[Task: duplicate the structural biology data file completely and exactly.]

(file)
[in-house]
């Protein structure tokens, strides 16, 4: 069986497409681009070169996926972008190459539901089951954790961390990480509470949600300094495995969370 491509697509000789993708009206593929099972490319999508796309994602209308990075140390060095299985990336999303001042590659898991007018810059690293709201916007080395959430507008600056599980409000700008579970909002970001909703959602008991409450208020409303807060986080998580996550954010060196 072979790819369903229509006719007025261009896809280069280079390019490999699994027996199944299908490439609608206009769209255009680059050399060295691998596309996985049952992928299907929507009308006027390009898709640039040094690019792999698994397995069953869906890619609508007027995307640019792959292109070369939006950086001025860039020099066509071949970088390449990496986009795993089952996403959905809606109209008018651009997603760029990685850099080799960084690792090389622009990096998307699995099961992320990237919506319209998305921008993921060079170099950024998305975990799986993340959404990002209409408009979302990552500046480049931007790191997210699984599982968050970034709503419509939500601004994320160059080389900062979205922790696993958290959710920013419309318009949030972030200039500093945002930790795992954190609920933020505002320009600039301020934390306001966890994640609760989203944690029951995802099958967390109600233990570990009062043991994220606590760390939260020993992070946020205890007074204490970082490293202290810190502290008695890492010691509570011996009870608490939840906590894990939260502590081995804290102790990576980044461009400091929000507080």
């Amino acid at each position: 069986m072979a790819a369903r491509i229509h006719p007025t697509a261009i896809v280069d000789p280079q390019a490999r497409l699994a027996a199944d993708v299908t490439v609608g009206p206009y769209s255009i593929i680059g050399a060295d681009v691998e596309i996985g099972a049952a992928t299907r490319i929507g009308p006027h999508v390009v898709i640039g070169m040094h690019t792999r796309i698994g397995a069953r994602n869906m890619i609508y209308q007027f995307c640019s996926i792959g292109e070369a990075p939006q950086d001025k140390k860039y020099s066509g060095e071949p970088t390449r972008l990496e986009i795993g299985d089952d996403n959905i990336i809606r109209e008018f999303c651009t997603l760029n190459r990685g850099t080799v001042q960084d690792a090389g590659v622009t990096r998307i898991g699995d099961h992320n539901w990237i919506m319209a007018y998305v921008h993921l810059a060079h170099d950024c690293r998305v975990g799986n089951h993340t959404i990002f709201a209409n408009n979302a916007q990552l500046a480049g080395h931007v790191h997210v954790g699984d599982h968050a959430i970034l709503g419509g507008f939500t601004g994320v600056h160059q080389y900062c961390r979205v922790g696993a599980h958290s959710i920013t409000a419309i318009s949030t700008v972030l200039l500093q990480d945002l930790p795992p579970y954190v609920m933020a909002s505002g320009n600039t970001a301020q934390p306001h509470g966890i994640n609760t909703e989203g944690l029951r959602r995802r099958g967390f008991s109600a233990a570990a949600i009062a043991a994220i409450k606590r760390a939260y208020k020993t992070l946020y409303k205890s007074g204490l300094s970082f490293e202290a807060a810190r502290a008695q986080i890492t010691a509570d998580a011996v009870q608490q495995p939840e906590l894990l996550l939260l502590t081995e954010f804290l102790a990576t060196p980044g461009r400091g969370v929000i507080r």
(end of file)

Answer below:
[in-house]
């Protein structure tokens, strides 16, 4: 069986497409681009070169996926972008190459539901089951954790961390990480509470949600300094495995969370 491509697509000789993708009206593929099972490319999508796309994602209308990075140390060095299985990336999303001042590659898991007018810059690293709201916007080395959430507008600056599980409000700008579970909002970001909703959602008991409450208020409303807060986080998580996550954010060196 072979790819369903229509006719007025261009896809280069280079390019490999699994027996199944299908490439609608206009769209255009680059050399060295691998596309996985049952992928299907929507009308006027390009898709640039040094690019792999698994397995069953869906890619609508007027995307640019792959292109070369939006950086001025860039020099066509071949970088390449990496986009795993089952996403959905809606109209008018651009997603760029990685850099080799960084690792090389622009990096998307699995099961992320990237919506319209998305921008993921060079170099950024998305975990799986993340959404990002209409408009979302990552500046480049931007790191997210699984599982968050970034709503419509939500601004994320160059080389900062979205922790696993958290959710920013419309318009949030972030200039500093945002930790795992954190609920933020505002320009600039301020934390306001966890994640609760989203944690029951995802099958967390109600233990570990009062043991994220606590760390939260020993992070946020205890007074204490970082490293202290810190502290008695890492010691509570011996009870608490939840906590894990939260502590081995804290102790990576980044461009400091929000507080």
């Amino acid at each position: 069986m072979a790819a369903r491509i229509h006719p007025t697509a261009i896809v280069d000789p280079q390019a490999r497409l699994a027996a199944d993708v299908t490439v609608g009206p206009y769209s255009i593929i680059g050399a060295d681009v691998e596309i996985g099972a049952a992928t299907r490319i929507g009308p006027h999508v390009v898709i640039g070169m040094h690019t792999r796309i698994g397995a069953r994602n869906m890619i609508y209308q007027f995307c640019s996926i792959g292109e070369a990075p939006q950086d001025k140390k860039y020099s066509g060095e071949p970088t390449r972008l990496e986009i795993g299985d089952d996403n959905i990336i809606r109209e008018f999303c651009t997603l760029n190459r990685g850099t080799v001042q960084d690792a090389g590659v622009t990096r998307i898991g699995d099961h992320n539901w990237i919506m319209a007018y998305v921008h993921l810059a060079h170099d950024c690293r998305v975990g799986n089951h993340t959404i990002f709201a209409n408009n979302a916007q990552l500046a480049g080395h931007v790191h997210v954790g699984d599982h968050a959430i970034l709503g419509g507008f939500t601004g994320v600056h160059q080389y900062c961390r979205v922790g696993a599980h958290s959710i920013t409000a419309i318009s949030t700008v972030l200039l500093q990480d945002l930790p795992p579970y954190v609920m933020a909002s505002g320009n600039t970001a301020q934390p306001h509470g966890i994640n609760t909703e989203g944690l029951r959602r995802r099958g967390f008991s109600a233990a570990a949600i009062a043991a994220i409450k606590r760390a939260y208020k020993t992070l946020y409303k205890s007074g204490l300094s970082f490293e202290a807060a810190r502290a008695q986080i890492t010691a509570d998580a011996v009870q608490q495995p939840e906590l894990l996550l939260l502590t081995e954010f804290l102790a990576t060196p980044g461009r400091g969370v929000i507080r």